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Debates panel says changes under consideration 'to ensure a more orderly discussion'

Organizers are considering changes for the next two debates between President TrumpDonald John TrumpStephen Miller: Trump to further crackdown on illegal immigration if he wins US records 97,000 new COVID-19 cases, shattering daily record Biden leads Trump by 8 points nationally: poll MORE and former Vice President Joe BidenJoe BidenBiden leads Trump by 8 points nationally: poll Ivanka Trump raises million in a week for father's campaign On The Money: McConnell says Congress will take up stimulus package at start of 2021 | Lawmakers see better prospects for COVID deal after election MORE after their first meeting Tuesday night descended into chaos. 

The Commission on Presidential Debates (CPD), a bipartisan body that helps plan and execute the quadrennial meetings between presidential and vice presidential contenders, said Wednesday that the messiness of the first debate made clear that changes need to be made to make the next event more “orderly.”

“The Commission on Presidential Debates sponsors televised debates for the benefit of the American electorate. Last night’s debate made clear that additional structure should be added to the format of the remaining debates to ensure a more orderly discussion of the issues. The CPD will be carefully considering the changes that it will adopt and will announce those measures shortly,” the group said in a statement. 

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“The Commission is grateful to Chris WallaceChristopher (Chris) WallaceChris Wallace: Democrats 'would need a blue wave' to take back Senate Biden, Trump pen dueling Fox News op-eds Trump calls Fox 'disappointing' for airing Obama speech MORE for the professionalism and skill he brought to last night’s debate and intends to ensure that additional tools to maintain order are in place for the remaining debates,” the group added, referring to Tuesday's moderator, Fox News anchor Chris Wallace, who struggled to keep the discussion on track Tuesday night.

The remarks come as the debate drew a flood of criticism from media figures and lawmakers alike who said the invective-filled affair was a mess.

“That was a hot mess, inside a dumpster fire, inside a train wreck,” CNN’s Jake TapperJacob (Jake) Paul TapperDave Matthews: Trump rallies show 'disregard' for 'his greatest followers' Who is 'Anonymous' author Miles Taylor? Feehery: The best and the brightest MORE said. “That was the worst debate I’ve ever seen. It wasn’t even a debate. It was a disgrace and primarily it was because of President Trump, who spent the entire time interrupting, not adhering to the rules he agreed to.”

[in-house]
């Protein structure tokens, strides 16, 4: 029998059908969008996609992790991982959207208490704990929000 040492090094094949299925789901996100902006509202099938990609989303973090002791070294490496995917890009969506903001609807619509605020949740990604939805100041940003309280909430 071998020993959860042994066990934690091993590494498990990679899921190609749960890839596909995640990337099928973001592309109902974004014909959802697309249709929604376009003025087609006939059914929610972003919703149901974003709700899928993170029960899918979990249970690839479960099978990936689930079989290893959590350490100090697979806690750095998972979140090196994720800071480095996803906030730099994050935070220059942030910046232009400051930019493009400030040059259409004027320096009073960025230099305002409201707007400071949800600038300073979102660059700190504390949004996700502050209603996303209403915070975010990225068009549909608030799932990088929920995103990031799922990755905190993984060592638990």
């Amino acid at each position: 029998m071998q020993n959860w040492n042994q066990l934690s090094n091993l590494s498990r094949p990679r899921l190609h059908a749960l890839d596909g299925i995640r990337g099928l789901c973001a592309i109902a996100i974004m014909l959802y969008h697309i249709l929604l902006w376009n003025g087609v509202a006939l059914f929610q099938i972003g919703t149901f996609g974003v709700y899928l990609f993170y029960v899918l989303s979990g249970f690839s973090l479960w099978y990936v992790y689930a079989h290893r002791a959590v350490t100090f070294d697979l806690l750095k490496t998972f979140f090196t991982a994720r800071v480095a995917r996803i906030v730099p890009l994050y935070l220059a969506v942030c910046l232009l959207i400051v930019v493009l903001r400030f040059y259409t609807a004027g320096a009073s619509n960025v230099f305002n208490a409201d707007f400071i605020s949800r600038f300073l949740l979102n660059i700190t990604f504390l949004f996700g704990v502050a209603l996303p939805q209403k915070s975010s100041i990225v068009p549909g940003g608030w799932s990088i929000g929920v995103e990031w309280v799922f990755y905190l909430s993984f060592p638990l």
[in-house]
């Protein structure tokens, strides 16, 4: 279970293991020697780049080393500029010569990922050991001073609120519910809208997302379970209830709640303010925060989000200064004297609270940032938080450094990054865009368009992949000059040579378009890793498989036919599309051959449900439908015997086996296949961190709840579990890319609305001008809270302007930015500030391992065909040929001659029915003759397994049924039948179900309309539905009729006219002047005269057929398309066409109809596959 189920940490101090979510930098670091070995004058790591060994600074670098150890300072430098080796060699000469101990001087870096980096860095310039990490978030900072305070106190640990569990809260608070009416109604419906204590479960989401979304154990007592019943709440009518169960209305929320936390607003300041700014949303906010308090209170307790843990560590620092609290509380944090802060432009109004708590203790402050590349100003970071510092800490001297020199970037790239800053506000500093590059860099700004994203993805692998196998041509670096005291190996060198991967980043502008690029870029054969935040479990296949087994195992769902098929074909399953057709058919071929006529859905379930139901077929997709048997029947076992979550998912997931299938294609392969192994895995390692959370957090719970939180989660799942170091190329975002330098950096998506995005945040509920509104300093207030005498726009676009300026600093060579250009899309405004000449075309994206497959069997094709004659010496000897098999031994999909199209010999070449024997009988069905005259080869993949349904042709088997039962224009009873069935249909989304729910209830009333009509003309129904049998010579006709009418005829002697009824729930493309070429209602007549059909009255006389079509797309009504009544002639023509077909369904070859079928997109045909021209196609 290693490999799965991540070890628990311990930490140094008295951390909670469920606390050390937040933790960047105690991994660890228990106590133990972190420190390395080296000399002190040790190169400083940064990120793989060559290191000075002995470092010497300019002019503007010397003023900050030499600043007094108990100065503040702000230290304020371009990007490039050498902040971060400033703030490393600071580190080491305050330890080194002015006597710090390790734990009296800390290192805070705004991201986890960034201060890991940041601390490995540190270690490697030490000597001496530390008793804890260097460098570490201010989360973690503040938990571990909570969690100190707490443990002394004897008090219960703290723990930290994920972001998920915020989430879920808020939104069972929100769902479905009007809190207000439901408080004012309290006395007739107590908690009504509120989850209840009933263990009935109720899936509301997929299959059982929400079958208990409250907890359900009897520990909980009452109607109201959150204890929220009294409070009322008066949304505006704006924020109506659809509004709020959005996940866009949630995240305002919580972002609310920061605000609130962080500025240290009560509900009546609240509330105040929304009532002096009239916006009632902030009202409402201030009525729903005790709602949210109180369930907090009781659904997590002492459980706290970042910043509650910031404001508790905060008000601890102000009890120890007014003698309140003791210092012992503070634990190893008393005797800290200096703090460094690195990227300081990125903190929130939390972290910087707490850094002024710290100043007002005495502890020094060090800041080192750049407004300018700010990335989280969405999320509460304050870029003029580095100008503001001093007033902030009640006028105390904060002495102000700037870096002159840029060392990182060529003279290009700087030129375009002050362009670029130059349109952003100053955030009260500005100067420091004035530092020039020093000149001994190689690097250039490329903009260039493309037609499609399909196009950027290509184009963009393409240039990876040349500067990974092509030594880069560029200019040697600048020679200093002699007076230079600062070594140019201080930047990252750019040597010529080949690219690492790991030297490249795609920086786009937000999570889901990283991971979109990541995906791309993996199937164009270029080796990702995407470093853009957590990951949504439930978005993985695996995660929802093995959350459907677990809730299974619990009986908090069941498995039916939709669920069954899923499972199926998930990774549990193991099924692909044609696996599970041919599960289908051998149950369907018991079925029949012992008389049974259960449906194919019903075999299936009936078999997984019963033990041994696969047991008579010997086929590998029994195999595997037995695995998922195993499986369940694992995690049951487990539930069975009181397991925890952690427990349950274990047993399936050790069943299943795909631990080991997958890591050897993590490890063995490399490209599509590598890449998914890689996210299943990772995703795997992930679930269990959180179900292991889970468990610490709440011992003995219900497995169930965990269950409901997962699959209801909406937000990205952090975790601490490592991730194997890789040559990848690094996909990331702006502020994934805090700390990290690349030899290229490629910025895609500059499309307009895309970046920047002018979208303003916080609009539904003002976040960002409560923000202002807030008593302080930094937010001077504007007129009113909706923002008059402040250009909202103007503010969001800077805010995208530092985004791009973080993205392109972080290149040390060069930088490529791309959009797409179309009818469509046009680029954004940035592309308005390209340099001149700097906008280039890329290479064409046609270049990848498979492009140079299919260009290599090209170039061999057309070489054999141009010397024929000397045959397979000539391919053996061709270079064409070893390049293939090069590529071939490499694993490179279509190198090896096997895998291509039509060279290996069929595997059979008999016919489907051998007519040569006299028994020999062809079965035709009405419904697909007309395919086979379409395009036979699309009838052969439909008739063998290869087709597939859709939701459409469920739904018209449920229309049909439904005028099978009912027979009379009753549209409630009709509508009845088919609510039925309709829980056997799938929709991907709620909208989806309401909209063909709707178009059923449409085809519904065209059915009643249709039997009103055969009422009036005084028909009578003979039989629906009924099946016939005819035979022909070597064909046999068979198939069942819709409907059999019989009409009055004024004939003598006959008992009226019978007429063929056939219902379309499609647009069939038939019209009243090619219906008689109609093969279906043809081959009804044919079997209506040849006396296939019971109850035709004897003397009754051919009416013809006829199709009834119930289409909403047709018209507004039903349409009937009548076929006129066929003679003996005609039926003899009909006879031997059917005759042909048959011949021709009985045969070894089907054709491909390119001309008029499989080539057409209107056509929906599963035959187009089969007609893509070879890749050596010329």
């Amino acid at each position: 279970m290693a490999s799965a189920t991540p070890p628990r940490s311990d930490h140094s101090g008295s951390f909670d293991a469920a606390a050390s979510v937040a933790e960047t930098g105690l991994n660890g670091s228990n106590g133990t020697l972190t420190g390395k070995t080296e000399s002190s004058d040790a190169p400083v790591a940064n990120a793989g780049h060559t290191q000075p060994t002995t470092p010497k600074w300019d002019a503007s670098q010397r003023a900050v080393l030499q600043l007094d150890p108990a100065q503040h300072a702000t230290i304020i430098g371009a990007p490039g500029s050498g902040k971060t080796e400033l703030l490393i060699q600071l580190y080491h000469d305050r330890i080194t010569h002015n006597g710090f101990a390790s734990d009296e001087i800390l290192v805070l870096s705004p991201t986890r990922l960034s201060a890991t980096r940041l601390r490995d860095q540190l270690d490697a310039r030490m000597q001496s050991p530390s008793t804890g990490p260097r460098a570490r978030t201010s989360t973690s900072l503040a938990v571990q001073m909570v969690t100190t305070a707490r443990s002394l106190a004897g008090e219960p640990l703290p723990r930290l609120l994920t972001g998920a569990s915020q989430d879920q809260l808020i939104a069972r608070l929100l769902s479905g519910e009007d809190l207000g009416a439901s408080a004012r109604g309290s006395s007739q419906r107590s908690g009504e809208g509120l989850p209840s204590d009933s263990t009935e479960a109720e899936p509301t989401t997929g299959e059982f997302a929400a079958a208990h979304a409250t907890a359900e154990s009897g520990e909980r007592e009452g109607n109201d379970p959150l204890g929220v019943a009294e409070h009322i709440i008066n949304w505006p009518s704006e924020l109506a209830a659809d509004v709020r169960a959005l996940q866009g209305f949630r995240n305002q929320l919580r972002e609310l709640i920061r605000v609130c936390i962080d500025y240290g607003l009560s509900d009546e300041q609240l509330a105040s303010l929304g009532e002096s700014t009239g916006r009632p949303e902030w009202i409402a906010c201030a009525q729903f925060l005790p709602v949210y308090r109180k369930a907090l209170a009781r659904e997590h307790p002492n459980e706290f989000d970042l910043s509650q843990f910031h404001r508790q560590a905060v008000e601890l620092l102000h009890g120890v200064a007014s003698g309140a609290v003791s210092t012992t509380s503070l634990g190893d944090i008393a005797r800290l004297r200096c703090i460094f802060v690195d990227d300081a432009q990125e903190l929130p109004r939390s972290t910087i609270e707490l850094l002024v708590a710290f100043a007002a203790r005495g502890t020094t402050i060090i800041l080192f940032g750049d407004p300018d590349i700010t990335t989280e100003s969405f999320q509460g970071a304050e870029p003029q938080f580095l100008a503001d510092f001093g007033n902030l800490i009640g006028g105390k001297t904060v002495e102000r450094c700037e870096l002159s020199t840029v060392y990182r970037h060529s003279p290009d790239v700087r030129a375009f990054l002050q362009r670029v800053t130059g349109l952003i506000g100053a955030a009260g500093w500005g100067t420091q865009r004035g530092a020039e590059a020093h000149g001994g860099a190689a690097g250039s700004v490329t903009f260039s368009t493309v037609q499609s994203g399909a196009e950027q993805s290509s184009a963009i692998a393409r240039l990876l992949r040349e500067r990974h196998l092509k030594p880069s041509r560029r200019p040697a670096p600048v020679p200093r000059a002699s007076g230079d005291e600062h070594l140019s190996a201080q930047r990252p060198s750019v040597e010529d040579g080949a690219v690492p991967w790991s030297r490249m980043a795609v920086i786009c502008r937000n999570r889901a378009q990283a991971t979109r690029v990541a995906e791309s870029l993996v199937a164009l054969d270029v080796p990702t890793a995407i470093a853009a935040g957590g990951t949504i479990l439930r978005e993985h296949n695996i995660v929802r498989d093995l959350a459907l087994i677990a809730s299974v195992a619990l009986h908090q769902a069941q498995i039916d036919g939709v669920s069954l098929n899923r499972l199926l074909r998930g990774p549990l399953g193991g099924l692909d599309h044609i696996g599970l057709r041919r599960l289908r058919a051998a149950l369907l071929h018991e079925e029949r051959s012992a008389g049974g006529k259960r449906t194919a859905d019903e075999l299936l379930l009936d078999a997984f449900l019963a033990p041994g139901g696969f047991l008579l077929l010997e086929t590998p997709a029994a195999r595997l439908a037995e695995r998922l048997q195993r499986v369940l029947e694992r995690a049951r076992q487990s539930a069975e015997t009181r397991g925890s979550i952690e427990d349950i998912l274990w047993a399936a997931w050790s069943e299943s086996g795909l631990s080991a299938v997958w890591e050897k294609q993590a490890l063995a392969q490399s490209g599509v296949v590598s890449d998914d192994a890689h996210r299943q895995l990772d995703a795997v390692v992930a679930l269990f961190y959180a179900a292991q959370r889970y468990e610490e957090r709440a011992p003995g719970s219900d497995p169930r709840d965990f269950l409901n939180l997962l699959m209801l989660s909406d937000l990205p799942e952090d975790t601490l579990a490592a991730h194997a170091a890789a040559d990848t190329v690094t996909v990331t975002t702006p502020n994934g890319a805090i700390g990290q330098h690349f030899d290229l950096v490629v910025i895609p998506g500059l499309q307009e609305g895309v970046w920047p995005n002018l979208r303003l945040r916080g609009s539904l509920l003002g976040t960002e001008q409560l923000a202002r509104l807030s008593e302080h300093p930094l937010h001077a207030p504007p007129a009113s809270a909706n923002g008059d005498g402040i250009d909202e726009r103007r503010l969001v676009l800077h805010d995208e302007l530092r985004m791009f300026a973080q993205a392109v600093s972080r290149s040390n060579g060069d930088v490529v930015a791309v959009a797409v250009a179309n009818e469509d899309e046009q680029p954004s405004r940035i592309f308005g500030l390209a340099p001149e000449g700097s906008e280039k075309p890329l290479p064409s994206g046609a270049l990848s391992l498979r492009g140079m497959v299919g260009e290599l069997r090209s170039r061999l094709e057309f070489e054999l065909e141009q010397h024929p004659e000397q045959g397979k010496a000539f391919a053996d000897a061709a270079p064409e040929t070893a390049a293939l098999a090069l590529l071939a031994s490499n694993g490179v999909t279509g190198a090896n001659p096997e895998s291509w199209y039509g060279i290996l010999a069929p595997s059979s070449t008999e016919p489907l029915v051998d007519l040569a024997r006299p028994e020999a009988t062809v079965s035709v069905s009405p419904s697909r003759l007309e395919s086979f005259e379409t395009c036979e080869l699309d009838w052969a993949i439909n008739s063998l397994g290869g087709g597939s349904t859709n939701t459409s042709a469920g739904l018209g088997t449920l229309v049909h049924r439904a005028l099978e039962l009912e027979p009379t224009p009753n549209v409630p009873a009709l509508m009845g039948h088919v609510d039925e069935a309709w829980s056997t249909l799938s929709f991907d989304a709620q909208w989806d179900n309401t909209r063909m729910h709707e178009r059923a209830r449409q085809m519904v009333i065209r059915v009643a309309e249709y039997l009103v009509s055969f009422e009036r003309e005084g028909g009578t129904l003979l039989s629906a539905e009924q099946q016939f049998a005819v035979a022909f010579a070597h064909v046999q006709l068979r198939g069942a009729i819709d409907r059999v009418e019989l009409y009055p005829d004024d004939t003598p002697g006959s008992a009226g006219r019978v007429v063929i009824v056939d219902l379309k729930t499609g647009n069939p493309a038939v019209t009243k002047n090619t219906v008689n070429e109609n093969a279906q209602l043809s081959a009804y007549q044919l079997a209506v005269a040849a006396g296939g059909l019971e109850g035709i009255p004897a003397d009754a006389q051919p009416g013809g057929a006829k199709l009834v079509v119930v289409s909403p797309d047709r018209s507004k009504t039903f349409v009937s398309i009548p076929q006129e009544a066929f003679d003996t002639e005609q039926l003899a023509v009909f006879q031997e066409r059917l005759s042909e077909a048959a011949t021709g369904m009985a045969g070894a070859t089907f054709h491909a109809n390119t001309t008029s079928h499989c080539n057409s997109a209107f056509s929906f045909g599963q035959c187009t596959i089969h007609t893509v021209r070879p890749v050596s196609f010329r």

Trump and Biden tangled with each other throughout the night, with the president often refusing to let his opponent answer Wallace’s questions uninterrupted.

At one point, Trump mocked the former vice president’s intellect and performance in college. 

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“You graduated either the lowest or almost the lowest in your class. Don’t ever use the word smart with me,” Trump said. “Don’t ever use that word. Because you know what? There’s nothing smart about you, Joe. Forty-seven years you’ve done nothing.”

Biden a number of times grew exasperated with Trump, at one point telling him to “shut up.”

The president also engaged in a number of back-and-forths with Wallace, particularly after the moderator urged Trump to allow Biden to answer his questions uninterrupted for two minutes, per the rules both campaigns agreed on before the debate.

“Mr. President, I’m the moderator of this debate and I’d like you to let me ask my questions,” Wallace said at one point. 

“I guess I’m debating you, not him,” Trump fired back. “I’m not surprised.”

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The rancor of the debate grew so intense that some observers suggested there be no more debates. There have been no indications that the upcoming meetings will be scrapped, and Biden’s campaign has insisted the former vice president will attend the two remaining scheduled debates.

When asked on the campaign trail what changes could be made for upcoming debates, Biden said that there should be an emphasis on ensuring that only one candidate can answer a question at a time.

“I just hope there’s a way in which the debate commission can control the ability of us to answer the question without interruption. I’m not going to speculate what happens in the second or third debate. My hope is they’re able to literally — say the question is asked of Trump, here’s a microphone, he has two minutes to answer the question. No one else has the microphone. I don’t know what the rules will be … but I’m looking forward to it,” he said. 

Trump's campaign, meanwhile, accused the CPD of trying to change the rules to benefit Biden.

“They’re only doing this because their guy got pummeled last night. President Trump was the dominant force and now Joe Biden is trying to work the refs. They shouldn’t be moving the goalposts and changing the rules in the middle of the game,” said Tim Murtaugh, the Trump campaign's communications director.

Trump and Biden are scheduled for two more head-to-head meetings on Oct. 15 and Oct. 22. Vice President Pence and Sen. Kamala HarrisKamala HarrisThere's still time to put Kamala Harris front and center Hillicon Valley: Biden campaign slams Facebook after thousands of ads blocked | Majority of voters in three swing states saw ads on social media questioning election validity: poll | Harris more often the target of online misinformation The Hill's 12:30 Report - Presented by Facebook - Pollsters stir debate over Trump numbers MORE (D-Calif.), Biden’s running mate, will have their sole debate on Oct. 7.

--Updated at 3:26 p.m.